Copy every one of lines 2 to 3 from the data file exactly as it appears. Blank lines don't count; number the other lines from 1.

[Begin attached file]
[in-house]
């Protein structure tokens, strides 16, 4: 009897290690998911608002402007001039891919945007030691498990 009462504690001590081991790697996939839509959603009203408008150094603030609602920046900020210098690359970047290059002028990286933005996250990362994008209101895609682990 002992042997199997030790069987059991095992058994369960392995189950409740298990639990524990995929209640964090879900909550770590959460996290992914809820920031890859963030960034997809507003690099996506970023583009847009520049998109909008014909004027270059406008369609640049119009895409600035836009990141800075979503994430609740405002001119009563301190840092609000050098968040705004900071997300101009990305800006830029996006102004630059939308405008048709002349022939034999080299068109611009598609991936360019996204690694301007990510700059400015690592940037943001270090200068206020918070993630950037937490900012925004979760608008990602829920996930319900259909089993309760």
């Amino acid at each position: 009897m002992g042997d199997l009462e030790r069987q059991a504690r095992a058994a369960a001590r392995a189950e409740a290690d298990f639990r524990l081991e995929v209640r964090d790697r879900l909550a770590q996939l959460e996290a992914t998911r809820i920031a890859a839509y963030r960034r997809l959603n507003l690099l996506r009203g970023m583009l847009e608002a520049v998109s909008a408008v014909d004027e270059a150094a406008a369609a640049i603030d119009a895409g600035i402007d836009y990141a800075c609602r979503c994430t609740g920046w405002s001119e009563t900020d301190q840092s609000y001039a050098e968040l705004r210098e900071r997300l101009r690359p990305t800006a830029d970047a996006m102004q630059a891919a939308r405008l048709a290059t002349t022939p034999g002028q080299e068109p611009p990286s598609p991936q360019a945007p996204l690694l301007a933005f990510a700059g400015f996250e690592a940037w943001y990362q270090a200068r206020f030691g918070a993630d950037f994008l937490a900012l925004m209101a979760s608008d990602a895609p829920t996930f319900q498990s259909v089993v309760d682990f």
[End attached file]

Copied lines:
């Protein structure tokens, strides 16, 4: 009897290690998911608002402007001039891919945007030691498990 009462504690001590081991790697996939839509959603009203408008150094603030609602920046900020210098690359970047290059002028990286933005996250990362994008209101895609682990 002992042997199997030790069987059991095992058994369960392995189950409740298990639990524990995929209640964090879900909550770590959460996290992914809820920031890859963030960034997809507003690099996506970023583009847009520049998109909008014909004027270059406008369609640049119009895409600035836009990141800075979503994430609740405002001119009563301190840092609000050098968040705004900071997300101009990305800006830029996006102004630059939308405008048709002349022939034999080299068109611009598609991936360019996204690694301007990510700059400015690592940037943001270090200068206020918070993630950037937490900012925004979760608008990602829920996930319900259909089993309760």
């Amino acid at each position: 009897m002992g042997d199997l009462e030790r069987q059991a504690r095992a058994a369960a001590r392995a189950e409740a290690d298990f639990r524990l081991e995929v209640r964090d790697r879900l909550a770590q996939l959460e996290a992914t998911r809820i920031a890859a839509y963030r960034r997809l959603n507003l690099l996506r009203g970023m583009l847009e608002a520049v998109s909008a408008v014909d004027e270059a150094a406008a369609a640049i603030d119009a895409g600035i402007d836009y990141a800075c609602r979503c994430t609740g920046w405002s001119e009563t900020d301190q840092s609000y001039a050098e968040l705004r210098e900071r997300l101009r690359p990305t800006a830029d970047a996006m102004q630059a891919a939308r405008l048709a290059t002349t022939p034999g002028q080299e068109p611009p990286s598609p991936q360019a945007p996204l690694l301007a933005f990510a700059g400015f996250e690592a940037w943001y990362q270090a200068r206020f030691g918070a993630d950037f994008l937490a900012l925004m209101a979760s608008d990602a895609p829920t996930f319900q498990s259909v089993v309760d682990f």